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'Rocking Horse Winner' based on D. H. Lawrence's short story

A Tapestry Opera Production in association with Crow's Theatre

Credit: Dahlia Katz. Pictured: Asitha Tennekoon as Paul

Joe Szekeres

"A haunting one-hour operatic treatment of the dangers of avarice and greed. D. H. Lawrence’s short story speaks with emotional clarity."

Tapestry Opera’s ‘Rocking Horse Winner’ surprised everyone at the 2017 Dora Mavor Moore Awards by winning five of the nine categories for which it was nominated. The story deals with the dangers when greed and avarice overtake our lives.

‘Winner’ was to have returned in 2020, but we all know what happened then.

The message behind Tapestry’s production of Lawrence’s story speaks to the twenty-first-century audience with emotional clarity.

The opening line of the show: “Nothing is as it should be” becomes that solid reminder that something just does not appear right in this house.

We meet Ava (Lucia Cesaroni), a widowed mother and her son, Paul (Asitha Tennekoon), who are struggling in the father's absence. Paul can hear quiet murmurings of voices within the house. Midori Marsh, Alex Hetherington, Anika Venkatesh, and Korin Thomas-Smith creepily heighten the tension by uttering: “There must be more money.” Paul begins to listen to these voices and then enlists the rocking horse to tell him the names of the winners of the live horse races. Great success occurs with the first bet; however, as the story continues and the bets grow, each one comes at a significant personal cost to those within the house.

Jawon Kang’s set design nicely establishes the family's social status. It is a two-level set with a curved staircase on the right. There is a strong impression of the grandiosity of the house; nevertheless, there is also a dreaded sense it’s lifeless. The house is merely a building with rooms and objects. There’s old furniture.

On the upper level, there are three ornate windows. This is Paul’s bedroom. The rocking horse can also be seen in the room. Yet, there’s also a sense the room appears to be suffocating, thanks to the choice of dark colours. Some of the furniture set pieces are updated thanks to the financial winnings of the horse races. There are bottles of champagne when the money starts rolling in.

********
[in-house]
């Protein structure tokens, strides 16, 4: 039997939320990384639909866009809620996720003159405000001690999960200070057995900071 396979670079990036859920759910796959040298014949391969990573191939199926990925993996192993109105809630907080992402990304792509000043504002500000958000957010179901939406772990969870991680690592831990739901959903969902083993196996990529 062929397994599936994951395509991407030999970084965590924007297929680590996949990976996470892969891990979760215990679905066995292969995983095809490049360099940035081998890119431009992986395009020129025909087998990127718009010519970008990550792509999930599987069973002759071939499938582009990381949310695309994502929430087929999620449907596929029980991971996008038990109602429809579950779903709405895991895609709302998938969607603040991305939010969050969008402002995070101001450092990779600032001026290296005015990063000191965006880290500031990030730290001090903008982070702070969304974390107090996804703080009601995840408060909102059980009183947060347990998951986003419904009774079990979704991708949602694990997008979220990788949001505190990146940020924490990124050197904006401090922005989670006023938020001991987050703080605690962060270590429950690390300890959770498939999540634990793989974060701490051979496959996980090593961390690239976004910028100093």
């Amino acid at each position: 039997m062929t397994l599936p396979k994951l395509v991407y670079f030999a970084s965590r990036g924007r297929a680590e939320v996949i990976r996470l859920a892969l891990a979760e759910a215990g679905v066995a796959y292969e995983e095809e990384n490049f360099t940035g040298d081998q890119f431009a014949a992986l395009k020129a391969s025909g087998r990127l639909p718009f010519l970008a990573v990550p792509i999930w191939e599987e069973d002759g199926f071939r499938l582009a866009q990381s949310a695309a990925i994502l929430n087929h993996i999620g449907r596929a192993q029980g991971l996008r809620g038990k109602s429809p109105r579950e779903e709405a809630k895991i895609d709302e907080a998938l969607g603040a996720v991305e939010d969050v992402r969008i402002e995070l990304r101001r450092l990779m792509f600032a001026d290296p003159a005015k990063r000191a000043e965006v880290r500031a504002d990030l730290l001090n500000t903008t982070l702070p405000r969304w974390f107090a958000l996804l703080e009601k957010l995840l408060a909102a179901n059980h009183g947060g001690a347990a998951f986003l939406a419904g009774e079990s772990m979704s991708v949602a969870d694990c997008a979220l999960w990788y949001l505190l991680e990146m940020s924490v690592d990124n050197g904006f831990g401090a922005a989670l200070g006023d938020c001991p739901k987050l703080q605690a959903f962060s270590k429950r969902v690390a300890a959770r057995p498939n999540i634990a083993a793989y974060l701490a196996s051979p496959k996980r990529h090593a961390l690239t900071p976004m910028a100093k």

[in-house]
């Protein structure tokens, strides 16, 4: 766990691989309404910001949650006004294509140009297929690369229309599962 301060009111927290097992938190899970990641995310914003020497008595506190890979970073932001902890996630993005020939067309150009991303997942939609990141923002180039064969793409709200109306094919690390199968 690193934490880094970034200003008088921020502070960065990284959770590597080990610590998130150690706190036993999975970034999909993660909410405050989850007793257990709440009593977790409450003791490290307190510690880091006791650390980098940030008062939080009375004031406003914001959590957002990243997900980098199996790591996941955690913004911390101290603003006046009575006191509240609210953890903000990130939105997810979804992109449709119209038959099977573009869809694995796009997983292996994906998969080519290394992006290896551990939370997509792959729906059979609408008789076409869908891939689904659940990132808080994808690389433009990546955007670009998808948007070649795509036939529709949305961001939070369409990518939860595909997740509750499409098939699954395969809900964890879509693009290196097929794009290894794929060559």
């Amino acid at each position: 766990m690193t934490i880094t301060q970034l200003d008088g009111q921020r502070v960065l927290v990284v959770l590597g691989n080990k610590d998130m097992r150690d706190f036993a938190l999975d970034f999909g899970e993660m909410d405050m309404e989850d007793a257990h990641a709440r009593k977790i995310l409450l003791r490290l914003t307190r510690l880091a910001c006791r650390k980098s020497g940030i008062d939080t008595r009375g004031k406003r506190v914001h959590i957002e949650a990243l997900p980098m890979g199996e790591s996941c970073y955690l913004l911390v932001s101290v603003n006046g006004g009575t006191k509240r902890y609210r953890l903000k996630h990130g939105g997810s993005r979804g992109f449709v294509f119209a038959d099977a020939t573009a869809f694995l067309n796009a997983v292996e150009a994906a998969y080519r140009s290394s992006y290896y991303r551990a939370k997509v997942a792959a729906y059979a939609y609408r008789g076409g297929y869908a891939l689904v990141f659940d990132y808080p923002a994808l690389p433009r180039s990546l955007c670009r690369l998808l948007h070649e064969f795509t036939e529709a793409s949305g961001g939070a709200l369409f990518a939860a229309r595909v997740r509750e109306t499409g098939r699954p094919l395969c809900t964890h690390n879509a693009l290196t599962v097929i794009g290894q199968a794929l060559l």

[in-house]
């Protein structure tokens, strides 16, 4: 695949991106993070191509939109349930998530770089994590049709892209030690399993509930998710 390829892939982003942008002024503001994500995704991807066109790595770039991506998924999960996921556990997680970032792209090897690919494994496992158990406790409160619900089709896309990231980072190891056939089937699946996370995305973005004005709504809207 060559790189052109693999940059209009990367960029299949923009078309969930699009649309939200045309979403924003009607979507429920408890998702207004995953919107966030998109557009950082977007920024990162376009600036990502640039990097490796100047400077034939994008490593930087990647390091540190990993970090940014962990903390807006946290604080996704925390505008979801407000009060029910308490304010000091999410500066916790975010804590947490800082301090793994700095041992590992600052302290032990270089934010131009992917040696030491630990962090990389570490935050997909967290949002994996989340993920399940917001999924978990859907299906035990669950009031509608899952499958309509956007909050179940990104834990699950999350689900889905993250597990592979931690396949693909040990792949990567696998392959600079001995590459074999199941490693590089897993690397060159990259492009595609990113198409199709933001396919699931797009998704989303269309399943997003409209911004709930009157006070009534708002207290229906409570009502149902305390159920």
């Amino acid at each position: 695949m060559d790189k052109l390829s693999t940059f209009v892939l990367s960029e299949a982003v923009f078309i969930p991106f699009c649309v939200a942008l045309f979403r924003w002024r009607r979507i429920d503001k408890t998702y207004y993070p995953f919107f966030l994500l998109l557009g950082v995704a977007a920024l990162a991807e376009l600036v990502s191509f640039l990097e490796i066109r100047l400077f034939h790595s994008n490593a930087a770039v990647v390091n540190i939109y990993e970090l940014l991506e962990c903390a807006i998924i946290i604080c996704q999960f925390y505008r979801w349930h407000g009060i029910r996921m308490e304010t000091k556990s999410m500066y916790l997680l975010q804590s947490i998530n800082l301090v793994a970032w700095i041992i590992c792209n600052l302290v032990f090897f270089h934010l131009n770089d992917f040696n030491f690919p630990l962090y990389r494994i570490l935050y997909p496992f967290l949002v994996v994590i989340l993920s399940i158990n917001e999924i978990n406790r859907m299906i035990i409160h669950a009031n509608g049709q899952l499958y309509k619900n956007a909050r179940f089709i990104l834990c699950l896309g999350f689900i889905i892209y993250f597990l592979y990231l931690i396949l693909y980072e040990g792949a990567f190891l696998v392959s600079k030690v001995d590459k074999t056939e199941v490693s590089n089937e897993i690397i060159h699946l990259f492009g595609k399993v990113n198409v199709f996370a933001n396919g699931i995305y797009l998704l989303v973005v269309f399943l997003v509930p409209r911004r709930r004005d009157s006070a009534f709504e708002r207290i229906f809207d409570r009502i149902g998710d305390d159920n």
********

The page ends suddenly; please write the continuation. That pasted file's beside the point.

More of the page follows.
Ming Wong’s costumes also help establish the family’s social status. At the top of the show, the clothing worn by Ava and Paul is not flashy at all. Paul wears white boxer shorts, while Ava is dressed in a drab fashion. They change clothing when the horse race winnings come into the house. Ava is dressed sharply in a tight-fitting green evening gown with a jewelled necklace. Paul’s clothes begin to look a tad sportier.

Echo Zhou’s lighting designs sharply reflect the growing tension within the house. There are moments when the shadowy effects combined with the whispering voices made me feel goosebumps. Very nice work here.

Michael Hidetoshi Mori directs the production with assured confidence. He builds tension methodically. Even though I know the story's ending, Mori still manages to disarm me momentarily when the frightening reality of the final moment sinks in. Kamna Gupta’s musical direction gorgeously captures the heavenly harmonies and melodies of the music. The five-piece orchestra never overpowers the artists. Thankfully, sur-titles are projected stage left in case one did not hear all the lyrics.

Composer Gareth Williams has created some extraordinary-sounding harmonies and melodies that are most pleasing to the ear. Anna Chatterton’s libretto captures the characters’ thoughts and dialogue succinctly and briefly.